Like Hopkins' young adult books, many of which I have read and loved– including the Crank Trilogy and IdenticalCollateral is written in verse. The verse is complimented by poetry written by Cole, which added an interesting dimension to the story by giving insight into what he was thinking and feeling. As always, I thought Hopkins' verse flowed smoothly and was really easy and enjoyable to read.

However, while I did think Collateral was incredibly well-written, but I don't think I enjoyed it quite as much as I've loved Hopkins' young adult books. This has very little to do with the fact that she's writing older characters here, and more to do with some of the storyline that just rubbed me the wrong way. In general, Hopkins' writes the kind of books that make the reader think, and although she still mostly does that in Collateral it sometimes became too preachy for me to really enjoy it. At some points, it felt more like a message than a story. Ashley spends a lot of time talking about how the war Cole is fighting in is wrong, and the overall tone of the book is pretty negative. It also sometimes felt like Hopkins was simplifying things too much for the sake of the story, including Cole's story.

That said, I feel like many of my reasons for not falling completely in love with Collateral have to do with this book in particular, so it hasn't changed my adoration of Hopkins, nor the likelihood that I would pick up another novel by her again in the future– including adult titles.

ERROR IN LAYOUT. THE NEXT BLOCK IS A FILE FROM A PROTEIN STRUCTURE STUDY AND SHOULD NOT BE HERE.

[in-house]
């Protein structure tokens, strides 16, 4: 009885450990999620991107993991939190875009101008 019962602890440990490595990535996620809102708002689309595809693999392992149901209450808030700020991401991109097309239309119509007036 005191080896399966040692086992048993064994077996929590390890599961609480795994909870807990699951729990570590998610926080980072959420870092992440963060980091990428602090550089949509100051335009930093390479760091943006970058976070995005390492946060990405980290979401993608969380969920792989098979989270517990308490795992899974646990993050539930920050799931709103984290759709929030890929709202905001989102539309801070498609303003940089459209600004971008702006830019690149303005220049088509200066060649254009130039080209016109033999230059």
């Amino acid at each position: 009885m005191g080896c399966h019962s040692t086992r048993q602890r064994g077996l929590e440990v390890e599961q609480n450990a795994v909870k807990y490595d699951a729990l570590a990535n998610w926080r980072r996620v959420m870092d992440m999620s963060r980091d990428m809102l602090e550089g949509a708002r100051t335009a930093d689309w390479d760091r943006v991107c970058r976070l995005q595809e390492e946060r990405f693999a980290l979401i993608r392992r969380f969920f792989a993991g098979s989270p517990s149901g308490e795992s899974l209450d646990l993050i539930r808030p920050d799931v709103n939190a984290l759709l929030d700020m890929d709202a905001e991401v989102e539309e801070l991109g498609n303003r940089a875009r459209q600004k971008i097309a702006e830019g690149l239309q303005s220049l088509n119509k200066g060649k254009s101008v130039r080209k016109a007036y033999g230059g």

Release Date: November 6th 2012  Pages: 496  Format: E-galley  Source: NetGalley/Publisher
Also by this Author (YA): Crank (Crank #1); Glass (Crank #2); Fallout (Crank #3); Identical; Burned (Burned #1)  Publisher: Simon and Schuster  Buy It: Book Depository

This is a review by Zoë. You can find her here on Goodreads or on Twitter @strandedhero

Monday, February 11, 2013

It's Monday, what are you reading? (32)

Hosted by Book Journey
Well not a very productive reading week this time! I did manage to finish one book, so there's that. It actually took me a lot longer than expected, but maybe I wasn't focused very well. I also pretended I was focusing on my own writing, but didn't get too much of that done either. Anyway, they can't all be winners. Next time, right?

Last week I finished reading:
Girl of Nightmares by Kendare Blake
Conflicted over this one. I feel like I say that about every book I read, but seriously. I missed Anna, evil Anna that is. The ending was intense, but there were definitely some bits leading up that bored me. I guess I'll have to put my thoughts into proper words and write a review at some point!